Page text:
Claude Giroux, Philadelphia Flyers -- Giroux proved last season that his superb spring in 2010, when he scored 10 goals and 21 points to help the Flyers to the Stanley Cup Final, was no fluke. Philadelphia's first-round pick in 2006 had a breakout season, going from 16 goals to 25, 31 assists to 51 and 47 points to 76 -- and improving from minus-9 to plus-20 while scoring the first three shorthanded goals of his career. His 76 points were the most on the Flyers and left him tied for 11th in the NHL scoring race.
Giroux will face a lot more pressure this season. The Flyers completely revamped their forward lines by dealing centers Jeff Carter to Columbus and Mike Richards to Los Angeles. They need Giroux, who's still just 23, to take another step forward to make up for the departures of their top two centers.
Andrew Ladd, Winnipeg Jets -- Ladd, the fourth player taken in the 2004 Entry Draft, owned two Stanley Cup rings (with Carolina and Chicago) before he was able to put up one 20-goal season.
Ladd earned rings with the 2006 Carolina Hurricanes and 2010 Chicago Blackhawks as a third-liner who could score a little. But he blossomed as an offensive force last season after the Hawks dealt him to the Atlanta Thrashers. Given more offensive responsibilities, Ladd broke out with 29 goals and 59 points, by far the best scoring numbers of his career. He was also named team captain in November.
The Thrashers relocated to Winnipeg this summer, and one of the first things management did was sign Ladd to a five-year contract worth $22 million. That's an indication of how much Ladd is valued -- and how much management expects of him, both on the ice and in the dressing room, where he'll be counted on to help teammates make the adjustment to their new home.
PA Parenteau, New York Islanders -- The Islanders have been one of the NHL's most successful bargain shoppers in the past couple of years, and Parenteau is another example.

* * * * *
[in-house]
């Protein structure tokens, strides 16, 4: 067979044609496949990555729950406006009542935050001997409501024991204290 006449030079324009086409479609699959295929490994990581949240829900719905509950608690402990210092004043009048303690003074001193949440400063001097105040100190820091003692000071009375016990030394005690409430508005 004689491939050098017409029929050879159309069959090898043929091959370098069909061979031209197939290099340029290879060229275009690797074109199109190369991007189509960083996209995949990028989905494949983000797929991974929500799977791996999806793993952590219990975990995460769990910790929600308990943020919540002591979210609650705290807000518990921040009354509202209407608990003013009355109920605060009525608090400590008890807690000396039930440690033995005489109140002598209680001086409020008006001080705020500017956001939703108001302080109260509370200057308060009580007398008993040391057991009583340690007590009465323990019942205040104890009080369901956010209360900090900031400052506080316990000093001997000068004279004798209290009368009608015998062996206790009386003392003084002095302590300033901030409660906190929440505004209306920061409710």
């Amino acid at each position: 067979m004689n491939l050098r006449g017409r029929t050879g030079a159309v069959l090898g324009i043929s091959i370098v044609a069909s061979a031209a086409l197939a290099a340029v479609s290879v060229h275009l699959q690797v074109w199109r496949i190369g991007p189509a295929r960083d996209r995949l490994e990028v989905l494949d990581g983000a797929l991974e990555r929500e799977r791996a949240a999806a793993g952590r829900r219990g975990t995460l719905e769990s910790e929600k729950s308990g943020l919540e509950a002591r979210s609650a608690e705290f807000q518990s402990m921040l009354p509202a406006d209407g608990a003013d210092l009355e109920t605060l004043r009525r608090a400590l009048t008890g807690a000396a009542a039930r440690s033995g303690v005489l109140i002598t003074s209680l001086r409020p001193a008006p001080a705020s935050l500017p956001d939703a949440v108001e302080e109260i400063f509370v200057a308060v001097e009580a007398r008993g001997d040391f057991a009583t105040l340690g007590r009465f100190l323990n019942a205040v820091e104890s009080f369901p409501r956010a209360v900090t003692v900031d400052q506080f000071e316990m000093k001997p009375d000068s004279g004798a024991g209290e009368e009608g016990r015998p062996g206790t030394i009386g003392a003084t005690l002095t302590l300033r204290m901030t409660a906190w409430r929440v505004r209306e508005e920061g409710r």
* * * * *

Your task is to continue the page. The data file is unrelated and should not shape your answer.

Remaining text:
Parenteau was a seven-year minor-leaguer who had played only 27 NHL games during that span when the Islanders signed him last summer. He had averaged more than a point a game in his last five seasons in the AHL, but was regarded as too slow by the Rangers, for whom he scored 3 goals and had 8 points in 22 games in 2009-10.
But Parenteau clicked with John Tavares and Matt Moulson, fitting in on the right side and playing a full NHL season for the first time at age 27. He scored 20 goals and added 33 assists for 53 points in 81 games while proving that he could perform at the NHL level.
Late in the season, the Islanders re-signed Parenteau to a one-year deal and doubled his salary to $1.2 million -- rewarding him for his accomplishments but at the same time challenging him to prove that he could do it again.
Teddy Purcell, Tampa Bay Lightning -- Purcell also spent time yo-yoing between the AHL and the NHL before getting a chance to play. The Los Angeles Kings signed Purcell as a free agent from the University of Maine in 2007 and were impressed enough by his AHL performance (83 points in 67 games with Manchester) to give him a 10-game look-see in 2007-08. He split the '08-09 season between the minors and the big club, then became a full-time King in 2009-10 but was largely limited to a bottom-six role.
He got a break when he was traded to Tampa Bay late in '09-10, and another when Guy Boucher was hired as coach last summer. Purcell blossomed under Boucher, getting more consistent ice time and responding with 17 goals, 34 assists and 51 points -- surpassing his combined career totals in all three categories while averaging a career-high 14:06 of ice time per game. His 51 points were fourth on a team that got within one game of a trip to the Stanley Cup Final -- and he contributed 6 goals and 17 points in 18 playoff games.
The Lightning rewarded the 25-year-old with a two-year contract worth $4.725 million. His challenge in 2011-12 is to build on his breakout season and prove he merits top-six ice time.
Follow John Kreiser on Twitter: @jkreiser7nhl